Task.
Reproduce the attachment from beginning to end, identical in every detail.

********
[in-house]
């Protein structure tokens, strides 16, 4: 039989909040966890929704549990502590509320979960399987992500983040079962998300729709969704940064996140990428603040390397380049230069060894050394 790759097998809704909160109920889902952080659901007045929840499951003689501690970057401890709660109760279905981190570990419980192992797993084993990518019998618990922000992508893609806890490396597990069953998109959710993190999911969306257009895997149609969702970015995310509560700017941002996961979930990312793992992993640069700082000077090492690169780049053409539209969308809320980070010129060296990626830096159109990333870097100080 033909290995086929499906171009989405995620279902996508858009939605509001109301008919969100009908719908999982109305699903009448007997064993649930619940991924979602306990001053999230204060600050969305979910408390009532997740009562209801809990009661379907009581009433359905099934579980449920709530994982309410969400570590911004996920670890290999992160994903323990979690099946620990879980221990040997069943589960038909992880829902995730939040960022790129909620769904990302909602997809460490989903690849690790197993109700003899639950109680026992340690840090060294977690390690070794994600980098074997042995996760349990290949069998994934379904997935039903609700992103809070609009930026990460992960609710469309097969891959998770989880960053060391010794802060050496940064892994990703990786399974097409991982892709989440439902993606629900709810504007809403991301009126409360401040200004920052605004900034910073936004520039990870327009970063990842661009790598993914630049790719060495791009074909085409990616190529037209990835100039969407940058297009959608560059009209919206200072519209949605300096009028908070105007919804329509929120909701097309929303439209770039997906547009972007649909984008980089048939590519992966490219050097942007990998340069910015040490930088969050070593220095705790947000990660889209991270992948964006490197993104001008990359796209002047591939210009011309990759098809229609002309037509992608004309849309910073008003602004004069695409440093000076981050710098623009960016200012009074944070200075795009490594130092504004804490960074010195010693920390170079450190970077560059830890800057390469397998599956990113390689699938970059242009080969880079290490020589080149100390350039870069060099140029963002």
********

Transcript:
[in-house]
């Protein structure tokens, strides 16, 4: 039989909040966890929704549990502590509320979960399987992500983040079962998300729709969704940064996140990428603040390397380049230069060894050394 790759097998809704909160109920889902952080659901007045929840499951003689501690970057401890709660109760279905981190570990419980192992797993084993990518019998618990922000992508893609806890490396597990069953998109959710993190999911969306257009895997149609969702970015995310509560700017941002996961979930990312793992992993640069700082000077090492690169780049053409539209969308809320980070010129060296990626830096159109990333870097100080 033909290995086929499906171009989405995620279902996508858009939605509001109301008919969100009908719908999982109305699903009448007997064993649930619940991924979602306990001053999230204060600050969305979910408390009532997740009562209801809990009661379907009581009433359905099934579980449920709530994982309410969400570590911004996920670890290999992160994903323990979690099946620990879980221990040997069943589960038909992880829902995730939040960022790129909620769904990302909602997809460490989903690849690790197993109700003899639950109680026992340690840090060294977690390690070794994600980098074997042995996760349990290949069998994934379904997935039903609700992103809070609009930026990460992960609710469309097969891959998770989880960053060391010794802060050496940064892994990703990786399974097409991982892709989440439902993606629900709810504007809403991301009126409360401040200004920052605004900034910073936004520039990870327009970063990842661009790598993914630049790719060495791009074909085409990616190529037209990835100039969407940058297009959608560059009209919206200072519209949605300096009028908070105007919804329509929120909701097309929303439209770039997906547009972007649909984008980089048939590519992966490219050097942007990998340069910015040490930088969050070593220095705790947000990660889209991270992948964006490197993104001008990359796209002047591939210009011309990759098809229609002309037509992608004309849309910073008003602004004069695409440093000076981050710098623009960016200012009074944070200075795009490594130092504004804490960074010195010693920390170079450190970077560059830890800057390469397998599956990113390689699938970059242009080969880079290490020589080149100390350039870069060099140029963002």